Last year I bought a Szechuan pepper plant at RHS Hampton Court Flower Show from Hooksgreen Herbs. It has grown to about 1 metre plus during the year and has the most monstrous thorns. It is a green-leaved female plant and is generally described as self-fertile. So far no flowers that I have seen.
This year at RHS Hampton Court Flower Show I learned from Pennard Plants that the purple-foliage male plant might be useful to ensure that seed would set and ultimately it would produce the peppercorns of its common name. So I acquired an attractive rather small male plant and I am waiting for peppery progeny.
Pennard Plants suggest that the foliage of the green-leaved form can be used to flavour soups and salads, and for making pesto. That is next on my list to try out. I imagine it might be a hot addition to a salad. Both forms are hardy and deciduous and will grow to about 2 metres high.
I would like to think that I might one day actually be able to harvest some peppercorns from the female plant, but in the meantime I was fortunate to be able to fulfil all my pepper needs at a Guild of Food Writers Workshop in March this year.
The Workshop was held at Santini Restaurant, Pimlico and was led by Axel Steenberg of Steenbergs and his wife Sophie Steenberg. Axel showed us how to appreciate pepper and peppery berries, pods and seeds, including the mouth-numbing Sichuan Pepper (Zanthoxylum simulans) pepper, before using them in food preparation.
Each workshop participant was offered a ‘library’ of Steenbergs’ pepper and pepper-like material to take home. Around the table samples were handed round for us to sniff, crush, sniff again and taste…
Most exciting was the paper Pepper List, with descriptive notes under headings of aroma, flavour, food pairing and origin. I just have to open this spicy little booklet now and am transported on a journey alongside a trader/explorer belonging to the Dutch East India Company of the 17th and 19th centuries as they voyaged in search of spices. In fact, I would be a few centuries out, since culinary use of pepper has its origins some 9,000 years ago, when peppercorns were likely to be harvested from the wild, rather than cultivated.
Pepper or peppery-like berries, seeds and wild pods come in a range of colours depending on when harvested and how dried and processed. They originate from many parts of the world and Axel explained how they could be used to add spice and heat to dishes, as well as a counter-intuitive fruity and floral sweetness.
Then thanks to Laura Santini and her creative kitchen at Santini Restaurant we sampled a menu that featured seven of the peppers we took home in the iconic Steenbergs glass jars. Salted cod with white polenta was paired with Andaliman Pepper (Zanthoxylum acanthopodium): Pasta e Fagioli was transformed from a ‘safe and cuddly’ dish into something that grabbed you by the scruff of your neck and made you sit up straight – that something being Red Long Pepper (Piper longum) from Cambodia. In the tasting notes this was described as “Starts freshly-cut wood with fruity cacao notes, followed by an intense and fiery end”.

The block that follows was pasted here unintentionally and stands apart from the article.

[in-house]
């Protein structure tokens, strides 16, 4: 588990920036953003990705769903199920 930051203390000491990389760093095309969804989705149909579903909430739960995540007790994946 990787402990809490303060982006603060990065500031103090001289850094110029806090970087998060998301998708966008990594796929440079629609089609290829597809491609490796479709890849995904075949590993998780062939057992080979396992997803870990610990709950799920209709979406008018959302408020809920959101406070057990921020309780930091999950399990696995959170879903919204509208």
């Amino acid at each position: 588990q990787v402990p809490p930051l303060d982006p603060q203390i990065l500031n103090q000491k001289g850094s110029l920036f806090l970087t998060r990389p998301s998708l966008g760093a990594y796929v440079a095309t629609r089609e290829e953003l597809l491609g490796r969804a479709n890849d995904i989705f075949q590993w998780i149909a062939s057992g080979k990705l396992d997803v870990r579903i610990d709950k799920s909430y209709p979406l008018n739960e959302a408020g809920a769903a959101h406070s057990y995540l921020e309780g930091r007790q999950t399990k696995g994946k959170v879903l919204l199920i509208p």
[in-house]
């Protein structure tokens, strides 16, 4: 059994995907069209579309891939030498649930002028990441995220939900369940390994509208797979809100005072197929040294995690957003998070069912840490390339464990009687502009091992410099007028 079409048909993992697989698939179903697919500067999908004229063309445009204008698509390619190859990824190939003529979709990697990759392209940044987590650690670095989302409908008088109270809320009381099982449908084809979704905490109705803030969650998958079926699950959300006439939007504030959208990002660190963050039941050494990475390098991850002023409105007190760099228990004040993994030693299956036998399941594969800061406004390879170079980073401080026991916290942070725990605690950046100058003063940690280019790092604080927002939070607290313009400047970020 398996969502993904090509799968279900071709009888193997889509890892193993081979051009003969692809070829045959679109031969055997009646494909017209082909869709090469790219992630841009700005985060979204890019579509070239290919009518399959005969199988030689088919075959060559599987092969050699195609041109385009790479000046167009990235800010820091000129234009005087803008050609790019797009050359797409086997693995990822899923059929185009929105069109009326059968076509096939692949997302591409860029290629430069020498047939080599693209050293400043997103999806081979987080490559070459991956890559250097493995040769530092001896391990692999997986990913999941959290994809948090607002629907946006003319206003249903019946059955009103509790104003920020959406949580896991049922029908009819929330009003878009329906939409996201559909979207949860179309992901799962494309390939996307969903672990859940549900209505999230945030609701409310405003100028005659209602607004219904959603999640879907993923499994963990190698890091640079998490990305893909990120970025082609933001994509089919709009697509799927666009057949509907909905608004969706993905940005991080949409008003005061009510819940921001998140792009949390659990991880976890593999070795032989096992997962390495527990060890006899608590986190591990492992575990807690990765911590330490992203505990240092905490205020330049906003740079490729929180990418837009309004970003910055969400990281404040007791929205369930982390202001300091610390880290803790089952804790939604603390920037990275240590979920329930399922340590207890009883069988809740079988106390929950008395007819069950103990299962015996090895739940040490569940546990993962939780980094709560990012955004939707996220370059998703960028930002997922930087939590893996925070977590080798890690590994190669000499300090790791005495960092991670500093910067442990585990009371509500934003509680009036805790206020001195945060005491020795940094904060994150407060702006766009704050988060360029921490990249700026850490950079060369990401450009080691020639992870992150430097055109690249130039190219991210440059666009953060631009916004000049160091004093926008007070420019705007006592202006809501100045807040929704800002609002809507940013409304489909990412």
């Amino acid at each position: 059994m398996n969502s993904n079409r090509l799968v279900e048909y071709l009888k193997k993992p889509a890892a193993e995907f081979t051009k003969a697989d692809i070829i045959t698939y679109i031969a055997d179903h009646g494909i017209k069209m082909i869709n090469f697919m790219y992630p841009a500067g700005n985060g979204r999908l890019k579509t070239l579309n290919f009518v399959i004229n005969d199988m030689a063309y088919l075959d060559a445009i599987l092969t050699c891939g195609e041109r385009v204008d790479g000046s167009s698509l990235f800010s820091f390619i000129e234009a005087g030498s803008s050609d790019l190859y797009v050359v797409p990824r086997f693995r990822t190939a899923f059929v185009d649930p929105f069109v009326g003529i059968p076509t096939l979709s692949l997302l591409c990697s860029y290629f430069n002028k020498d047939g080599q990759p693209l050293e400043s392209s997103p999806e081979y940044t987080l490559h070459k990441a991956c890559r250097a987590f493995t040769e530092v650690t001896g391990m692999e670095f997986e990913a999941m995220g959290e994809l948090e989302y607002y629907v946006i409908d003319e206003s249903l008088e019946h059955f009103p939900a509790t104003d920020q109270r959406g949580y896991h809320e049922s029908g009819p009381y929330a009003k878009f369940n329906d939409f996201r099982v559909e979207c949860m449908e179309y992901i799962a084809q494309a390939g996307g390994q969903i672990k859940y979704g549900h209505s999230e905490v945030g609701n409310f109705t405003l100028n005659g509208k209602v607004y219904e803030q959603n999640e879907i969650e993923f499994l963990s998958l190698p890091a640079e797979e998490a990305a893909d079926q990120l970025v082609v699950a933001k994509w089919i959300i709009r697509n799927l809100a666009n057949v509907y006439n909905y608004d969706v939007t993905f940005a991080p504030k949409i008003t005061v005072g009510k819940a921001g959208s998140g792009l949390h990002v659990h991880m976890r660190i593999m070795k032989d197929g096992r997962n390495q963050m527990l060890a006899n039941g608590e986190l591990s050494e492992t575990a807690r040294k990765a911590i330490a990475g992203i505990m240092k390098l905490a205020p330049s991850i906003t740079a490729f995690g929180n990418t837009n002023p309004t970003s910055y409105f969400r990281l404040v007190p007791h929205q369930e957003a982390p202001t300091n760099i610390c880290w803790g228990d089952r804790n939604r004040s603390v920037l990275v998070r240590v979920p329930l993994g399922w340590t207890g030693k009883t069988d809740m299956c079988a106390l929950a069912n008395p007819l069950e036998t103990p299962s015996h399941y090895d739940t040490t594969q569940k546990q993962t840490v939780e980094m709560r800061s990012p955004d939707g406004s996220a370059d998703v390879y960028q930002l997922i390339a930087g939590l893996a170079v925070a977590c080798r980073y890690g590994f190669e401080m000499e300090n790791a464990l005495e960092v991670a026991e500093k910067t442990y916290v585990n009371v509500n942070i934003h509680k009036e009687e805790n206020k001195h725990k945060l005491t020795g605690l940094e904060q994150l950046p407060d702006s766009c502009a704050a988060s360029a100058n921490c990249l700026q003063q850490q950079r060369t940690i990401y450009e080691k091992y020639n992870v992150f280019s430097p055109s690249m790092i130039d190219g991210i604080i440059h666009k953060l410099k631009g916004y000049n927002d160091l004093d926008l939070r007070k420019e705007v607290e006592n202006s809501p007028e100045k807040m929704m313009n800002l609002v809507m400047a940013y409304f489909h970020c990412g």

Mango Prawn Cocktail with Passion Berry pepper (Ruta chalepensis) from Ethiopia was the next offering. The emphasis here was fruity and other suggestions included using it with cooked fish, asparagus and desserts. For the pepper in a classic Cacio e Pepe Laura used Para’s Wynad Black pepper, a Single Estate Black pepper from a small family-owned estate in southern India.
Axel told us that most peppercorns are harvested from January to March, then dried in the sun for standard black peppercorns. Some are left to ripen further and the Para’s Special Wynad is from this later ripening portion. We could see that it was a slightly red colour and when crushed it has a fruity, warm flavour. It certainly gave a traditional pasta dish a zingy new lease of life.
Next up was a guinea fowl served with Cavolo Nero and its pepper partner was Cubeb Pepper (Piper cubeba) from Indonesia. It is described as having a fresh pepper and spice aroma, which when cooked offers a sweet woodiness and hints of smoked black tea. It suits tagines or stewed dishes and is also good in chocolaty mousses and fruit compotes.
I have long used pepper with strawberries and other berried fruits but the delightful Zabaglione created for us with Tasmanian Mountain Pepper (Tasmannia lanceolata) and served with cookies spiced with Timur Pepper (Zanthoxylum armatum) from Nepal, was a treat beyond expectation. Both these peppers and the Andaliman Pepper from Indonesia offer what Axel describes as tingling sensations of pins and needles and can pretty much numb your tongue and mouth when sampled uncooked.
As a result of the workshop I now have a dedicated pepper shelf and have purchased an additional grinder for small quantities of pepper in my pepper pairing experiments. And I will continue to wait hopefully for years to come, I should think, for that home pepper harvest from my Szechuan Pepper (Zanthoxylum piperitum) plants.
Steenbergs sell this particular pepper as Sansho Pepper from Japan. In the tasting notes its aroma is described as “Starts spicy menthol then delicately floral and lemon-lime, with sweet Muscat notes”. Sounds innocent, but the Flavour Note suggests otherwise: “Initially sharp and tangy lemon-lime, then long fresh numbing sensation that hints of camphor and makes mouth water.” But the food pairing is interesting: “Smoked salmon or gravadlax, lobster tails, poached salmon, eel and other fatty fish, poached chicken, grilled steak, fruit salad.”
I will be experimenting during the summer and hope to have mouth-numbing, peppery reports to make in due course.